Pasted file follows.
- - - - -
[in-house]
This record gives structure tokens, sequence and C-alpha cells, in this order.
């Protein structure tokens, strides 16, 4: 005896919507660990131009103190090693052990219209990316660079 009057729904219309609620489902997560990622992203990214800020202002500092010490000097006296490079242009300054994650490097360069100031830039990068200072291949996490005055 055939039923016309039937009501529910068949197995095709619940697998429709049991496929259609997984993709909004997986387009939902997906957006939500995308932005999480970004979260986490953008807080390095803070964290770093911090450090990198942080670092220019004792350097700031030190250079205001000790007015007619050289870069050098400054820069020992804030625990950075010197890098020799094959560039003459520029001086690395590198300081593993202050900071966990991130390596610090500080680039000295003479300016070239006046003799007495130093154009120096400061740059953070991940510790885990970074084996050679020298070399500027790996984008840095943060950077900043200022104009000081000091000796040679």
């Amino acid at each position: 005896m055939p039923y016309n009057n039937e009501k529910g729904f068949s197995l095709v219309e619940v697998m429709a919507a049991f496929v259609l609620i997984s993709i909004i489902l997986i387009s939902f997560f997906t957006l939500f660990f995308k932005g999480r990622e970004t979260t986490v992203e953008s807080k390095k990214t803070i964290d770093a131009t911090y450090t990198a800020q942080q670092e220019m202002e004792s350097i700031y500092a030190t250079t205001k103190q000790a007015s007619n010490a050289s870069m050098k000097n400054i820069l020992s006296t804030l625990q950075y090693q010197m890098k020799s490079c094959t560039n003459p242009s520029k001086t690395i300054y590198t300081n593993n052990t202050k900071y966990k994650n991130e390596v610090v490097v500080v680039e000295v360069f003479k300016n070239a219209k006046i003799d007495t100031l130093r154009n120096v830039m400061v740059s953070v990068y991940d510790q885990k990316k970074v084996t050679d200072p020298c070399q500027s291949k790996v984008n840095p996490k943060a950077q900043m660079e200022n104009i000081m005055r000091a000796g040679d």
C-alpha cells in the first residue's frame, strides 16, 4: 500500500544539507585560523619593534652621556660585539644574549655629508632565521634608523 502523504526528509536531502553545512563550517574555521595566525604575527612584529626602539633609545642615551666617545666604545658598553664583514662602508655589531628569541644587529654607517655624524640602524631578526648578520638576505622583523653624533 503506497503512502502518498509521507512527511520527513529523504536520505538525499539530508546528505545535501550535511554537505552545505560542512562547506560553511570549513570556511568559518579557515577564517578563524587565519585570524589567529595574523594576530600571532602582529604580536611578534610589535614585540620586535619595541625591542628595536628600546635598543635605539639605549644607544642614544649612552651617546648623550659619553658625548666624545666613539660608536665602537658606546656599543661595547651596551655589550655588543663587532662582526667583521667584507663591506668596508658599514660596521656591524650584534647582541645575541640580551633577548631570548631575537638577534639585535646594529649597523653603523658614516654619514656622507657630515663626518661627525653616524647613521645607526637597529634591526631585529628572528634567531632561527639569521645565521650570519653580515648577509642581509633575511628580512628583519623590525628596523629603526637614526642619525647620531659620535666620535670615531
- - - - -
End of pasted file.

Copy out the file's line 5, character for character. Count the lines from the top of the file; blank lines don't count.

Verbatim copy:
C-alpha cells in the first residue's frame, strides 16, 4: 500500500544539507585560523619593534652621556660585539644574549655629508632565521634608523 502523504526528509536531502553545512563550517574555521595566525604575527612584529626602539633609545642615551666617545666604545658598553664583514662602508655589531628569541644587529654607517655624524640602524631578526648578520638576505622583523653624533 503506497503512502502518498509521507512527511520527513529523504536520505538525499539530508546528505545535501550535511554537505552545505560542512562547506560553511570549513570556511568559518579557515577564517578563524587565519585570524589567529595574523594576530600571532602582529604580536611578534610589535614585540620586535619595541625591542628595536628600546635598543635605539639605549644607544642614544649612552651617546648623550659619553658625548666624545666613539660608536665602537658606546656599543661595547651596551655589550655588543663587532662582526667583521667584507663591506668596508658599514660596521656591524650584534647582541645575541640580551633577548631570548631575537638577534639585535646594529649597523653603523658614516654619514656622507657630515663626518661627525653616524647613521645607526637597529634591526631585529628572528634567531632561527639569521645565521650570519653580515648577509642581509633575511628580512628583519623590525628596523629603526637614526642619525647620531659620535666620535670615531